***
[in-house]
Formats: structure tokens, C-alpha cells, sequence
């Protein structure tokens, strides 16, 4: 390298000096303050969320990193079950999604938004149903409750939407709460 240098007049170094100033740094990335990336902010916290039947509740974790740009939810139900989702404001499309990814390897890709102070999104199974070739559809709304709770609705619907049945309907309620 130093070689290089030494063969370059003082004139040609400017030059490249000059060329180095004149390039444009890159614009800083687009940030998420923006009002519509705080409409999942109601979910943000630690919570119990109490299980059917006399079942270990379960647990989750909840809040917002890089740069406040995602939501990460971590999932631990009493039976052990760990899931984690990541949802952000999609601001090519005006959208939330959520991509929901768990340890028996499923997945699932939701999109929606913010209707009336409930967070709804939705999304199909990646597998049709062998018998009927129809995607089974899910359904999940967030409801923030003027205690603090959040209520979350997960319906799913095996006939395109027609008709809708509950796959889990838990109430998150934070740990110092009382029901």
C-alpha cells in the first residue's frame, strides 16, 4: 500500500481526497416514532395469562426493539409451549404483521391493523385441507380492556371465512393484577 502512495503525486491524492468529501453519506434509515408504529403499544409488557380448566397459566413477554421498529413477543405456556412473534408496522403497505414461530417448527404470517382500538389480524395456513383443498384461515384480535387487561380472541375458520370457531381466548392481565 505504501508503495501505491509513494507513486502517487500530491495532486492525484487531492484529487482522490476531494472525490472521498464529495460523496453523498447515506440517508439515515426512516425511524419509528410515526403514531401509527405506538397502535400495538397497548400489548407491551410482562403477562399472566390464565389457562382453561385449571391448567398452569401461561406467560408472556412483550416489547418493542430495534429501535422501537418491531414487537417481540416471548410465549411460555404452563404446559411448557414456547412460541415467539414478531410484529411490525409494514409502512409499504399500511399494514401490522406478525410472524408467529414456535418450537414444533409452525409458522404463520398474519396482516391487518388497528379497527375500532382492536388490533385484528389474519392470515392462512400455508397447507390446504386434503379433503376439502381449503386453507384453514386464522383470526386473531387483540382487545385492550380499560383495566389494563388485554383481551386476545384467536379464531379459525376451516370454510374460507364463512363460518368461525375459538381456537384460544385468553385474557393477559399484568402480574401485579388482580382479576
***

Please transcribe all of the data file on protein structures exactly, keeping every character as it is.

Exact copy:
[in-house]
Formats: structure tokens, C-alpha cells, sequence
């Protein structure tokens, strides 16, 4: 390298000096303050969320990193079950999604938004149903409750939407709460 240098007049170094100033740094990335990336902010916290039947509740974790740009939810139900989702404001499309990814390897890709102070999104199974070739559809709304709770609705619907049945309907309620 130093070689290089030494063969370059003082004139040609400017030059490249000059060329180095004149390039444009890159614009800083687009940030998420923006009002519509705080409409999942109601979910943000630690919570119990109490299980059917006399079942270990379960647990989750909840809040917002890089740069406040995602939501990460971590999932631990009493039976052990760990899931984690990541949802952000999609601001090519005006959208939330959520991509929901768990340890028996499923997945699932939701999109929606913010209707009336409930967070709804939705999304199909990646597998049709062998018998009927129809995607089974899910359904999940967030409801923030003027205690603090959040209520979350997960319906799913095996006939395109027609008709809708509950796959889990838990109430998150934070740990110092009382029901």
C-alpha cells in the first residue's frame, strides 16, 4: 500500500481526497416514532395469562426493539409451549404483521391493523385441507380492556371465512393484577 502512495503525486491524492468529501453519506434509515408504529403499544409488557380448566397459566413477554421498529413477543405456556412473534408496522403497505414461530417448527404470517382500538389480524395456513383443498384461515384480535387487561380472541375458520370457531381466548392481565 505504501508503495501505491509513494507513486502517487500530491495532486492525484487531492484529487482522490476531494472525490472521498464529495460523496453523498447515506440517508439515515426512516425511524419509528410515526403514531401509527405506538397502535400495538397497548400489548407491551410482562403477562399472566390464565389457562382453561385449571391448567398452569401461561406467560408472556412483550416489547418493542430495534429501535422501537418491531414487537417481540416471548410465549411460555404452563404446559411448557414456547412460541415467539414478531410484529411490525409494514409502512409499504399500511399494514401490522406478525410472524408467529414456535418450537414444533409452525409458522404463520398474519396482516391487518388497528379497527375500532382492536388490533385484528389474519392470515392462512400455508397447507390446504386434503379433503376439502381449503386453507384453514386464522383470526386473531387483540382487545385492550380499560383495566389494563388485554383481551386476545384467536379464531379459525376451516370454510374460507364463512363460518368461525375459538381456537384460544385468553385474557393477559399484568402480574401485579388482580382479576